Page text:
The German expression for coded, indirect communication is to speak durch die blume, or “through the flower.” Conversely, to state something bluntly is to say it unverblümt, or to “de-flower” one’s speech. The term most likely originated from the Victorian practice of floriography, which assigned symbolic meanings to hundreds of flower species. Bouquets and floral arrangements became a way to articulate complex sentiments, and to communicate implicit or even socially unacceptable messages. “Nosegays” and “tussy-mussies” were exchanged between lovers and friends, and the small bouquets were worn as fashionable accessories close to the body. Mrs. Mary Delany was an 18th century English woman of minor noble rank who was married when she was still a teenager to a member of parliament more than four decades her senior, a contract that was supposed to elevate her family’s slipping socioeconomic standing. In her unhappy marriage, she devoted herself to her journal, her letters of correspondence with friends, and to the crafts that were considered appropriate for a woman in her position. She was a keen observer of details and a skillful practitioner of many art forms including shell work, embroidery, needlework, silhouettes, gardening, drawing, and writing. Her talents compelled her to make acquaintances with the musicians, poets, and botanists supported by the court. When her first husband finally passed away, she was able to use her deft social skills and her expertise in the domestic arts to engage with the literary and scientific community, all without actually breaching any social boundaries.  In her late life, she pioneered the art of the “paper mosaic,” a technique that combined elaborate painting, cutting, and...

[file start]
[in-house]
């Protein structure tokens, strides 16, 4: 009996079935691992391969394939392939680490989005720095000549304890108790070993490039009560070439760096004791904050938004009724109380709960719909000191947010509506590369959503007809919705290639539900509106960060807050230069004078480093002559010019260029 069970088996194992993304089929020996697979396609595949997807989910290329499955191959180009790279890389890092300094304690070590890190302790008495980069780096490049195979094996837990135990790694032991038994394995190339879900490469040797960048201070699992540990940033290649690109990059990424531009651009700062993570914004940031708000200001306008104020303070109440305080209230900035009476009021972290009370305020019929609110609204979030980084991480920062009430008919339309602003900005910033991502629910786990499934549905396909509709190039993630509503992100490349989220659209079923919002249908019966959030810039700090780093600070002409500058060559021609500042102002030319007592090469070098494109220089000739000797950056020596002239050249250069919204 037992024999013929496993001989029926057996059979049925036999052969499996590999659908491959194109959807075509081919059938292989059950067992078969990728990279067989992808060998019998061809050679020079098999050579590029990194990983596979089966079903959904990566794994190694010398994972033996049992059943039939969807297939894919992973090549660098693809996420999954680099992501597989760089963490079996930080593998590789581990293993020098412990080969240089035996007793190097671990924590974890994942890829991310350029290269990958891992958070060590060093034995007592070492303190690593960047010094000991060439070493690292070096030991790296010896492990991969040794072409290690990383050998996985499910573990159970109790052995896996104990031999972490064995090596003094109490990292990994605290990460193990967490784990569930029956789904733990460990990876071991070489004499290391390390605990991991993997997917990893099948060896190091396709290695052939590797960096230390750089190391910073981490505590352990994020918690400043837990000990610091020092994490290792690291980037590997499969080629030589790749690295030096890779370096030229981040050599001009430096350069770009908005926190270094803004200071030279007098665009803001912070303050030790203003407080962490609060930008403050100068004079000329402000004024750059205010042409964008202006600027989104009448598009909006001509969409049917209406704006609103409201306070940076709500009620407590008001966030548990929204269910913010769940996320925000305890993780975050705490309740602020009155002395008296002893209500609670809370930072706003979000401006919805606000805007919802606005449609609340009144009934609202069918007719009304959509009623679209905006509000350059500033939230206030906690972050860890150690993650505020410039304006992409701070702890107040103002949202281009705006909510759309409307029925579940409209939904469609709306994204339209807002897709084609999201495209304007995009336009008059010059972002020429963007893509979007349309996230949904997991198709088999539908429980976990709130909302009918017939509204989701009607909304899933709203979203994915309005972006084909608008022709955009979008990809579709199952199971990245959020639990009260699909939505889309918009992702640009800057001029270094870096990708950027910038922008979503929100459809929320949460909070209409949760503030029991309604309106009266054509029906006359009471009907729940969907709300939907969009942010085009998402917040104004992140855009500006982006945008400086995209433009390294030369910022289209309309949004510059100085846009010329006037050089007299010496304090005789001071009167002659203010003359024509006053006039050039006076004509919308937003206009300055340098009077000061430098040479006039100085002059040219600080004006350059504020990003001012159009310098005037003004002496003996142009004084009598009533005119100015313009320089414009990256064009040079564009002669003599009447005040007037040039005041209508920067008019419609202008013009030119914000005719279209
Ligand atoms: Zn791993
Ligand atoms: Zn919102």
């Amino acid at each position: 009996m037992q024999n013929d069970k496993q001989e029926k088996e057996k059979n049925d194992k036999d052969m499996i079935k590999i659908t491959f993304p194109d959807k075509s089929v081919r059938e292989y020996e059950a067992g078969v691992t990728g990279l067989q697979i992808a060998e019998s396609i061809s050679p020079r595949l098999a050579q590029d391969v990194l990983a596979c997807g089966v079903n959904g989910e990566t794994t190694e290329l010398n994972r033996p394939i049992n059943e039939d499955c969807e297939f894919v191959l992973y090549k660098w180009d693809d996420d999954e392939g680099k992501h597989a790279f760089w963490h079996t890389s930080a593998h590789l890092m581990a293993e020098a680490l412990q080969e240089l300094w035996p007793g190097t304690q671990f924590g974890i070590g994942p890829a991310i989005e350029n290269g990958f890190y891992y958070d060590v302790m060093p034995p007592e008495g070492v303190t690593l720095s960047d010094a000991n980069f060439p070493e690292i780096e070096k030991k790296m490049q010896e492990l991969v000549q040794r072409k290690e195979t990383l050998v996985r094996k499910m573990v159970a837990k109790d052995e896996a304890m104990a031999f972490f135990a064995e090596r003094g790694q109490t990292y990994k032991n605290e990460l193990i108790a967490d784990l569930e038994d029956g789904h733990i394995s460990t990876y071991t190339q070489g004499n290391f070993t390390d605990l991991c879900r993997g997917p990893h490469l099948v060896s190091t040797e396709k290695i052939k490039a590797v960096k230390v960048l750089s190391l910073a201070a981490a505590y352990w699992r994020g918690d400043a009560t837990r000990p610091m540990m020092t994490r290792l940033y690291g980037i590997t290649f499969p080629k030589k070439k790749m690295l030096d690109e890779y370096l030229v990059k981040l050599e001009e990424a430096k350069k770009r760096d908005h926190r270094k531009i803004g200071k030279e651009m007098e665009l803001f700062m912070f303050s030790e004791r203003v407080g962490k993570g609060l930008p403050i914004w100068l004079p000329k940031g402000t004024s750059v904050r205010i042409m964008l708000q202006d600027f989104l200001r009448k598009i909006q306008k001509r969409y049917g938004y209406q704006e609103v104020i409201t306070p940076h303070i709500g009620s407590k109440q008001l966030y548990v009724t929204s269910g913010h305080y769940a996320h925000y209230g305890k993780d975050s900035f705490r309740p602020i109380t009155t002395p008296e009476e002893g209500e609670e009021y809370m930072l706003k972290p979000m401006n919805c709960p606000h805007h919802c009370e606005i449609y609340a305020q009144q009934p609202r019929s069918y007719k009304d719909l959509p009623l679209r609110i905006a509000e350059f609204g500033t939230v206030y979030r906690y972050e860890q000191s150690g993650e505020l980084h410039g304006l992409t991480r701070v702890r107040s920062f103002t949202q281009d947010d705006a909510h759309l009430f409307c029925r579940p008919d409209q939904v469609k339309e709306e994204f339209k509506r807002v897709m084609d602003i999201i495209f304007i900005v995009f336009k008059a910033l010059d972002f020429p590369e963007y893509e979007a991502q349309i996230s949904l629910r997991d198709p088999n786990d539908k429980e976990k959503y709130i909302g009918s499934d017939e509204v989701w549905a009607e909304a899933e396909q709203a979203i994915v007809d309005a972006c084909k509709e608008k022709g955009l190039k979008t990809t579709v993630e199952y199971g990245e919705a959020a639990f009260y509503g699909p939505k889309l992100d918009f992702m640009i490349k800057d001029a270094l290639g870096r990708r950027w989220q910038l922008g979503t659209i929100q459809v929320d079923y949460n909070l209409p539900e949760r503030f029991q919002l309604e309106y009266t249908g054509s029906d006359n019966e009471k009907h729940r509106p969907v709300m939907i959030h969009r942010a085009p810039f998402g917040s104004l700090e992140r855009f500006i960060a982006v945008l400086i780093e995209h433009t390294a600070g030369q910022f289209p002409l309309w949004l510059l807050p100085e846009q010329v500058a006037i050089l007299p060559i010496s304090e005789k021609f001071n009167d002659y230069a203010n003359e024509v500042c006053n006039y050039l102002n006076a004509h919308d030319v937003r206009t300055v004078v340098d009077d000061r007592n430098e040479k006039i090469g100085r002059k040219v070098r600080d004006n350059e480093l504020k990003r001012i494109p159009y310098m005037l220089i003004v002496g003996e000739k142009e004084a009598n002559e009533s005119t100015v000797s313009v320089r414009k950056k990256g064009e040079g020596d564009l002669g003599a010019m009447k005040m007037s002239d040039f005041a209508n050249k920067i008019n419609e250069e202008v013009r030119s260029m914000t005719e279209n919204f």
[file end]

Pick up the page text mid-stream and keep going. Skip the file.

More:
Classical Music for Artists